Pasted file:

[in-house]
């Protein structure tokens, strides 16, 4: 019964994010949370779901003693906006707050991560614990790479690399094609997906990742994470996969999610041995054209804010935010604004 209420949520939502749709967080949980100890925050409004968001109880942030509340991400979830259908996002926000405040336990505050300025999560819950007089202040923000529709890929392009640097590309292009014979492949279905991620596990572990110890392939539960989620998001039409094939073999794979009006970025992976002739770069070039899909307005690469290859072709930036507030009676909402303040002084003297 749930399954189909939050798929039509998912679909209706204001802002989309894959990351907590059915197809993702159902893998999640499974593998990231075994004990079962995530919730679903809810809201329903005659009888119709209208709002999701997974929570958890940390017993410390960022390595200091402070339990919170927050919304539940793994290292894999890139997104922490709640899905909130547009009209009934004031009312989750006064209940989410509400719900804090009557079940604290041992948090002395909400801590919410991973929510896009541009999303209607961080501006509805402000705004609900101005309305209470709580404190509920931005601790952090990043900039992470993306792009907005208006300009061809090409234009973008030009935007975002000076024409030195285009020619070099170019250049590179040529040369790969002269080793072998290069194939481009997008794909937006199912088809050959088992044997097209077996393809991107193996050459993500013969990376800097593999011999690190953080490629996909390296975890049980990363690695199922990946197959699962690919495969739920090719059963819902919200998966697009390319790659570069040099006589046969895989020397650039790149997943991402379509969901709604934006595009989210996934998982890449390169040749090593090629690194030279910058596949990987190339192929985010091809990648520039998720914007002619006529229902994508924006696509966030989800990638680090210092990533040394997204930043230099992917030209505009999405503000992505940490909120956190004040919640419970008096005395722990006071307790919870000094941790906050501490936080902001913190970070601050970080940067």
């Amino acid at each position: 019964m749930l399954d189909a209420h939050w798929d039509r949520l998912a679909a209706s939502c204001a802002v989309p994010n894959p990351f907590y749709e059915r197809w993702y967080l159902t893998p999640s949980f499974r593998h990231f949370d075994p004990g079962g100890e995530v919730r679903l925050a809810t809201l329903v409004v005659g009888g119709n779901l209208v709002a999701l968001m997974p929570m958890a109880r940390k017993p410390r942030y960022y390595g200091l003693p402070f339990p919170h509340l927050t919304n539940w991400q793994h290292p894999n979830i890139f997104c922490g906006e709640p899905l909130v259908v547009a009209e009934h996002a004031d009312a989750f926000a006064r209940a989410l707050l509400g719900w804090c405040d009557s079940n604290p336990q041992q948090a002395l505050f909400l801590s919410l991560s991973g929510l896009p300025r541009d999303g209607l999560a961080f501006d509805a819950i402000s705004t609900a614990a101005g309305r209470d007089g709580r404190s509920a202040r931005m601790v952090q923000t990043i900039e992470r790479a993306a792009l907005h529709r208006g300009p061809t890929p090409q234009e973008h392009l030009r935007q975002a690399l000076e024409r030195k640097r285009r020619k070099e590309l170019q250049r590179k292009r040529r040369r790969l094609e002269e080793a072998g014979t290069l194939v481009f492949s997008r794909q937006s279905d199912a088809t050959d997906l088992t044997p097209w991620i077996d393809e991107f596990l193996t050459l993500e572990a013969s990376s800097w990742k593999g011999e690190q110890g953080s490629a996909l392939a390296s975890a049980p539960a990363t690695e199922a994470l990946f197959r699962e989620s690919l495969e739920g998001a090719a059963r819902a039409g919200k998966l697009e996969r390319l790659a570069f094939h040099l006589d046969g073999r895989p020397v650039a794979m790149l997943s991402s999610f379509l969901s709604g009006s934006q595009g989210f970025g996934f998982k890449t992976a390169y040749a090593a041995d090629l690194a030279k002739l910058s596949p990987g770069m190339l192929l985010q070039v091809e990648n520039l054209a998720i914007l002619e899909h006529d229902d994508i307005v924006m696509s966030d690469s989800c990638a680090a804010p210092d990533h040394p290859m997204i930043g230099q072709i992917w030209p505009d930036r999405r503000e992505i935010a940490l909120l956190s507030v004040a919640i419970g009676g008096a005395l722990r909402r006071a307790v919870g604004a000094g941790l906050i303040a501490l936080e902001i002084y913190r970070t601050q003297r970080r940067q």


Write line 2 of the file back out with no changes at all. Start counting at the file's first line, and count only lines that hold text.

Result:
């Protein structure tokens, strides 16, 4: 019964994010949370779901003693906006707050991560614990790479690399094609997906990742994470996969999610041995054209804010935010604004 209420949520939502749709967080949980100890925050409004968001109880942030509340991400979830259908996002926000405040336990505050300025999560819950007089202040923000529709890929392009640097590309292009014979492949279905991620596990572990110890392939539960989620998001039409094939073999794979009006970025992976002739770069070039899909307005690469290859072709930036507030009676909402303040002084003297 749930399954189909939050798929039509998912679909209706204001802002989309894959990351907590059915197809993702159902893998999640499974593998990231075994004990079962995530919730679903809810809201329903005659009888119709209208709002999701997974929570958890940390017993410390960022390595200091402070339990919170927050919304539940793994290292894999890139997104922490709640899905909130547009009209009934004031009312989750006064209940989410509400719900804090009557079940604290041992948090002395909400801590919410991973929510896009541009999303209607961080501006509805402000705004609900101005309305209470709580404190509920931005601790952090990043900039992470993306792009907005208006300009061809090409234009973008030009935007975002000076024409030195285009020619070099170019250049590179040529040369790969002269080793072998290069194939481009997008794909937006199912088809050959088992044997097209077996393809991107193996050459993500013969990376800097593999011999690190953080490629996909390296975890049980990363690695199922990946197959699962690919495969739920090719059963819902919200998966697009390319790659570069040099006589046969895989020397650039790149997943991402379509969901709604934006595009989210996934998982890449390169040749090593090629690194030279910058596949990987190339192929985010091809990648520039998720914007002619006529229902994508924006696509966030989800990638680090210092990533040394997204930043230099992917030209505009999405503000992505940490909120956190004040919640419970008096005395722990006071307790919870000094941790906050501490936080902001913190970070601050970080940067």